|Bid||30.20 x 1100|
|Ask||37.33 x 1100|
|Day's Range||32.24 - 32.65|
|52 Week Range||18.45 - 37.94|
|Beta (5Y Monthly)||1.60|
|PE Ratio (TTM)||14.42|
|Forward Dividend & Yield||N/A (N/A)|
|Ex-Dividend Date||Jun 28, 2019|
|1y Target Est||N/A|
(Bloomberg) -- For all the optimism about travel restarting as vaccines are rolled out, airline stocks still have a way to go to make up the ground they lost in the pandemic. It may take signs of a recovery in long-haul flights for the sector to make further gains.The Bloomberg World Airlines Index soared 15% this month but is 17% below its 2020 peak, set in January before the coronavirus outbreak hit the world with full force. Leisure travel looks set to rebound sharply in coming months, if bookings are any guide, though a revival of business trips and intercontinental flights seems a bit further off.“Globally, countries still need to reopen their borders, as well as reopen tourist attractions and the like before people travel internationally,” said Helane Becker, an analyst at Cowen Inc. in New York. “Airlines need for things to reopen and for borders to reopen and the revenue issue will resolve itself.”Among European airlines the big winners have been Ryanair Holdings Plc, the Irish low-cost carrier, and Wizz Air Holdings Plc, the Eastern European company that’s modeled itself after Ryanair. They’ve benefited from a focus on vacationers rather than business clients.British Airways parent IAG SA on Friday posted its first annual loss in almost 10 years, but said there’s reason for optimism about this summer.Still, work-related travel may be slower to return given that many businesses have grown more comfortable with remote working and video conferencing.“As travel restrictions in the U.K. and elsewhere ease, we believe demand will recover quickest at Ryanair, Wizz Air and other low-cost carriers,” Rob Barnett and Conroy Gaynor of Bloomberg Intelligence wrote in a report last week. “A slower pace is likely at full-service airlines such as IAG, as the rebound in long-haul travel may not be as quick.”Analysts are skeptical about the recovery. Among major European airlines, brokerages see only two providing investors with a positive share-price performance over the next year. For Deutsche Lufthansa AG and Air France-KLM, the average analyst price target implies declines of more than 40%.In Asia, where the pandemic hit first early last year, a Bloomberg Intelligence index of Asian carriers has surged 5.4% this week, beating the region’s benchmark by the most in more than a decade. The index recouped all the losses from last month, when a resurgence of infections in Asia rattled travel-related stocks. The sector is at the highest since January 2020, when Covid-19 started to force passengers to cancel trips.“I think the vaccine news has been priced in,” said Luya You, an analyst at Bocom International in Hong Kong. “For airline stocks to rise further, we really need to see what the vaccine take-up is like later this year.”If the vaccine is widely accepted, she said, the next thing to watch is whether Asia countries use so-called vaccine passports -- certificates to exempt travelers from quarantines or have shorter quarantine time. “This will be a huge catalyst for the sector,” she said.You has buy ratings on companies in China, where the coronavirus largely has been contained, including China Southern Airlines Co., Air China Ltd. and China Eastern Airlines Corp. The carriers have the potential to grab global market share once international travel resumes, You said.In the U.S., airline shares have soared since August amid the growing optimism about coronavirus vaccines. The biggest gainers include Hawaiian Holdings Inc., Alaska Air Group In., SkyWest Inc., JetBlue Airways Corp. and Delta Air Lines Inc.Stronger balance sheets are also supporting the sector’s recovery. Shareholders subsidized the industry’s sudden cash needs through at least 17 stock offerings during the pandemic, according to data compiled by Bloomberg. Carriers that used their equity lifelines are now trading 87% above their offering prices, on average.However, investor enthusiasm may be getting ahead of itself as Wall Street analysts strike a far more cautious note. While an S&P index of airline stocks is now only down about 14% since the beginning of 2020, the average 2021 earnings estimate for the carriers has stayed around the same level since May, after dropping precipitously in early March of last year.For more articles like this, please visit us at bloomberg.comSubscribe now to stay ahead with the most trusted business news source.©2021 Bloomberg L.P.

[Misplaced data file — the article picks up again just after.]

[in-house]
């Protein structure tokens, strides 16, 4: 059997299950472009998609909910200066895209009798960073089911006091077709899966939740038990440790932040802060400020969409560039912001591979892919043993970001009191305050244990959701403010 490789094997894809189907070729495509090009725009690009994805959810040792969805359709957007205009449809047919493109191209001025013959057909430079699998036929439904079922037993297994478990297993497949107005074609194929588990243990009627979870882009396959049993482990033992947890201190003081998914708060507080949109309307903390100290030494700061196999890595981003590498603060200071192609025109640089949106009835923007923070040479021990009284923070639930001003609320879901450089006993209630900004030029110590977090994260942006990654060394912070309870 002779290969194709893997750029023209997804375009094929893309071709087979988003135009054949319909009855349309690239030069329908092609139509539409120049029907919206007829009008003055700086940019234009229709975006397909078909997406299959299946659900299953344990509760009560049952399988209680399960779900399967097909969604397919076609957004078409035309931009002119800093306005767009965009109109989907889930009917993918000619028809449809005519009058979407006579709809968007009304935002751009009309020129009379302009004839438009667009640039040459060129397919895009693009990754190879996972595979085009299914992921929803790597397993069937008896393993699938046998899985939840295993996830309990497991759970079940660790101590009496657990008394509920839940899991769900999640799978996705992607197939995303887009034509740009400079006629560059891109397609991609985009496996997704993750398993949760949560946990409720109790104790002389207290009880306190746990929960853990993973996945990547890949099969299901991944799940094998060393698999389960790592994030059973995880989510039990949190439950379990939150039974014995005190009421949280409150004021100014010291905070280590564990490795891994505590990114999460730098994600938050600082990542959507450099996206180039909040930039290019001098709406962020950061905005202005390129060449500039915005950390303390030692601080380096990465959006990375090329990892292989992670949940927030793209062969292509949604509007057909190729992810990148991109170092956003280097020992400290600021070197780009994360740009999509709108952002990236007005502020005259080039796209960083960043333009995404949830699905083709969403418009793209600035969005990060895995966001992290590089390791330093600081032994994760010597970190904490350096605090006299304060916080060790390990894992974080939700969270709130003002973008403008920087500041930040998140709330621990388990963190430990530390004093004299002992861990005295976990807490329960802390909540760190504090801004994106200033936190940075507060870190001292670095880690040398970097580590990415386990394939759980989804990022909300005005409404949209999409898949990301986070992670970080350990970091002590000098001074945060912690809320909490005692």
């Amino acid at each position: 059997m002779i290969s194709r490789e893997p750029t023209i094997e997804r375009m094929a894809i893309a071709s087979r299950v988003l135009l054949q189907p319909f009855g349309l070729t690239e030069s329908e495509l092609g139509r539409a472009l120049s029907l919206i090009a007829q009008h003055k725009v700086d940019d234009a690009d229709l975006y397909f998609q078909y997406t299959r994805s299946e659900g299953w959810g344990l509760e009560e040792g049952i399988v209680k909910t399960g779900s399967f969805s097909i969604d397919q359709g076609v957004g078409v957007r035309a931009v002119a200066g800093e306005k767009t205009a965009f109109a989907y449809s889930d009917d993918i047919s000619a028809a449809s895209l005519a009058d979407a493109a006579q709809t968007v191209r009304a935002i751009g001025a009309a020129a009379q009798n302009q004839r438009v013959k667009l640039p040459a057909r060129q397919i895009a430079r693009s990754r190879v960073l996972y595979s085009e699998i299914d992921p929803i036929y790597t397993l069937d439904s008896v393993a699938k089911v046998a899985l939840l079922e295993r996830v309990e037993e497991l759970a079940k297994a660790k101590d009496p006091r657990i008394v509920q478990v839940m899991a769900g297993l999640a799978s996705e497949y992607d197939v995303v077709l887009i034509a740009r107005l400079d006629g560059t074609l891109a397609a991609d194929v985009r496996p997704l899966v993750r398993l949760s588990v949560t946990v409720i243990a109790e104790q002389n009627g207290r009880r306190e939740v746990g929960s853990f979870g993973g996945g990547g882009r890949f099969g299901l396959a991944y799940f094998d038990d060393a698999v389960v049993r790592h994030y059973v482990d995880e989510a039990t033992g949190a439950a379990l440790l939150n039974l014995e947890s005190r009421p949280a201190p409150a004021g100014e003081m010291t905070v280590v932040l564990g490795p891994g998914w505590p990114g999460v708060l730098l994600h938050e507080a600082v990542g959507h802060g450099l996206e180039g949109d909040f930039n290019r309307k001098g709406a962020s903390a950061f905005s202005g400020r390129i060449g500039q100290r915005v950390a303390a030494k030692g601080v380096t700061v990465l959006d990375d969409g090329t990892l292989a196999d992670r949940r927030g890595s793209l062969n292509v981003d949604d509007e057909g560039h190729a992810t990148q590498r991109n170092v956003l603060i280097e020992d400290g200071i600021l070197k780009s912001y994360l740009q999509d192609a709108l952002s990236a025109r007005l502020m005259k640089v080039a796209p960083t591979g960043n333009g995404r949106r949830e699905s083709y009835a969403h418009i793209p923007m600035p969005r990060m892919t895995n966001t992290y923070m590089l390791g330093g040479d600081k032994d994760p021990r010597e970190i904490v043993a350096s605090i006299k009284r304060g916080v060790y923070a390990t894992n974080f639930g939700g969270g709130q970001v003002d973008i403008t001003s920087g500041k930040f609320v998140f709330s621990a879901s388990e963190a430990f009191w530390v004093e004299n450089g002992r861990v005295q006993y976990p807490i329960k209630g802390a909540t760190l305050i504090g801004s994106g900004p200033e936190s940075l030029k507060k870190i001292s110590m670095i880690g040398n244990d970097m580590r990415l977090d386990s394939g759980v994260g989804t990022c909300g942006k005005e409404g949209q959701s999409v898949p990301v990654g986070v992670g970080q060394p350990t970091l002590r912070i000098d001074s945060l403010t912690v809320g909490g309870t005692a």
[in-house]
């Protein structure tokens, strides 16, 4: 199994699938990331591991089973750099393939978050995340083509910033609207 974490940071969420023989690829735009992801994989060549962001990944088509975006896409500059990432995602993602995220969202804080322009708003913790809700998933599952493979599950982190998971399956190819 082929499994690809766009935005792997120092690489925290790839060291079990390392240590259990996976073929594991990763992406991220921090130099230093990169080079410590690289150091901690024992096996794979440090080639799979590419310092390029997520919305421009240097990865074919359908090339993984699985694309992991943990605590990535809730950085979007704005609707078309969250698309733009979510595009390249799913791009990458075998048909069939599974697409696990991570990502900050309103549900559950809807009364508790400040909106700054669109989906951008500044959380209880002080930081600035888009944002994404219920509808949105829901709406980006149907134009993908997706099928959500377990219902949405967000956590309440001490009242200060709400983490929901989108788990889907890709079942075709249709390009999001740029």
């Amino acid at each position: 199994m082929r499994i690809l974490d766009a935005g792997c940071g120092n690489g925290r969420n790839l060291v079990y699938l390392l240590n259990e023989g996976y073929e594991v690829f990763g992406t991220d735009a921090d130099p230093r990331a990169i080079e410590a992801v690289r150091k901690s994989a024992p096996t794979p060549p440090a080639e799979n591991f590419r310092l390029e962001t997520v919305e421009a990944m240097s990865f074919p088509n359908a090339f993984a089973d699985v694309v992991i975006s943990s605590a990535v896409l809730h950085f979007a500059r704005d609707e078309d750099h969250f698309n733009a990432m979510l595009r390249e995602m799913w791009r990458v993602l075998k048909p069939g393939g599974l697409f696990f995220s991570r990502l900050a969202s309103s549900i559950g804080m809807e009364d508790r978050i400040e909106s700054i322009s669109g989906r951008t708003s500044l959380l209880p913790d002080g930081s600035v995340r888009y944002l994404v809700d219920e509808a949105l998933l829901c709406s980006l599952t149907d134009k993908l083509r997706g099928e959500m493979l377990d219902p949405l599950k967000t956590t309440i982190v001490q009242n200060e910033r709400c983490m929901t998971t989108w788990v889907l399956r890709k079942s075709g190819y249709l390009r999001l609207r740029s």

JetBlue (JBLU) is set to debut its revamped Mint cabins, featuring 24 private suites, on its London flights this summer.
(Bloomberg) -- For two years, few outside the inner circle of Meng Wanzhou have known how one of China’s most powerful tech executives has whiled away her days in Vancouver while battling a U.S. extradition request.That was until a court hearing Tuesday provided some stunning insights into the Huawei Technologies Co. chief financial officer’s life of affluence while on bail. Meng spent Christmas Day at a restaurant that catered exclusively to her party of 14. When one court decision last year presented her with her first shot at release, a China Southern Airlines jetliner was chartered, ready to whisk her back to China (the decision went against her). She goes on shopping sprees at high-end Vancouver boutiques that set aside space so that she can browse in private.The revelations emerged in testimony as the court considered a request by Meng to further relax her bail terms. She’s currently allowed to roam a roughly 100-square-mile patch around Vancouver in the company of court-appointed security guards during the day and is confined to house arrest at night. She’s asking the court if she can move around outside her curfew hours without the guard accompaniment.The plight of Meng, the eldest daughter of Huawei’s billionaire founder Ren Zhengfei, has become a national cause for Beijing. Her December 2018 arrest set off an unprecedented diplomatic uproar. Just days after it, two Canadians -- Michael Spavor and Michael Kovrig -- were detained in China, billions of dollars in Canadian exports to China were disrupted and bilateral relations deteriorated. In the U.S., her case cast a spotlight on a broader Trump administration effort to contain China and its largest technology company. U.S. officials have charged Meng with fraud for having allegedly tricked HSBC Holdings Plc. into processing Iran-linked transactions, putting the bank at risk of violating American sanctions. She denies any wrongdoing.Under her C$10 million ($7.9 million) bail terms, the 48-year-old executive wears a GPS monitor on her ankle, pays for 24-hour surveillance by a court-appointed private security firm and faces an 11 p.m to 6 a.m. curfew. During Tuesday’s hearing, her husband Liu Xiaozong testified to the court that Meng is usually guarded by a team of three on her outings, with the guards changing from day to day and traveling in the same vehicle as her. Liu fears that puts his wife at greater risk of contracting Covid-19, which is a particular concern because she is a survivor of thyroid cancer and suffers from hypertension, he said.Liu recounted that the family used to go grocery shopping and to malls and coffee shops together, but that has become “more challenging” in part because their children feared being publicly identified due to the presence of the security guards.The head of the security firm, Doug Maynard, later testified that his security personnel, too, had concerns about virus transmission -- caused by Meng’s behavior, as she dined in large groups that violated provincial Covid guidelines. On one occasion, the diners all sipped from the same coffee cup, he told the court.Canadian prosecutors argue that the conditions of Meng’s bail terms are “necessary and appropriate.” “There is no reason to vary the conditions at this time,” Canada’s Department of Justice said in an email prior to the hearings.The two Canadians jailed in China, Spavor and Kovrig, face a very different set of challenges. Indicted on national security charges, the two men were initially held at secret jails and questioned multiple times a day in cells where the lights couldn’t be turned off. Kovrig described his life as a “gray, grinding monotony” in a letter written to his wife from his windowless concrete cell. That was before Chinese officials cut off consular visits, letters and other communication amid the pandemic last year. It’s not clear if either has had access to a lawyer during the two years they’ve been incarcerated.China has disputed allegations of “hostage diplomacy” as “totally groundless,” saying that no one who follows the country’s laws should fear arrest. In turn, it has accused Canada of arbitrarily detaining Meng. Foreign Ministry spokeswoman Hua Chunying last month said Meng’s case was “100% a political incident.”Final hearings in Meng’s extradition proceedings are scheduled for mid-May, though appeals could lengthen the process significantly. Some Canadian extradition cases have lasted as long as a decade.The U.S. case is U.S. v. Huawei Technologies Co., 18-cr-457, U.S. District Court, Eastern District of New York (Brooklyn).For more articles like this, please visit us at bloomberg.comSubscribe now to stay ahead with the most trusted business news source.©2021 Bloomberg L.P.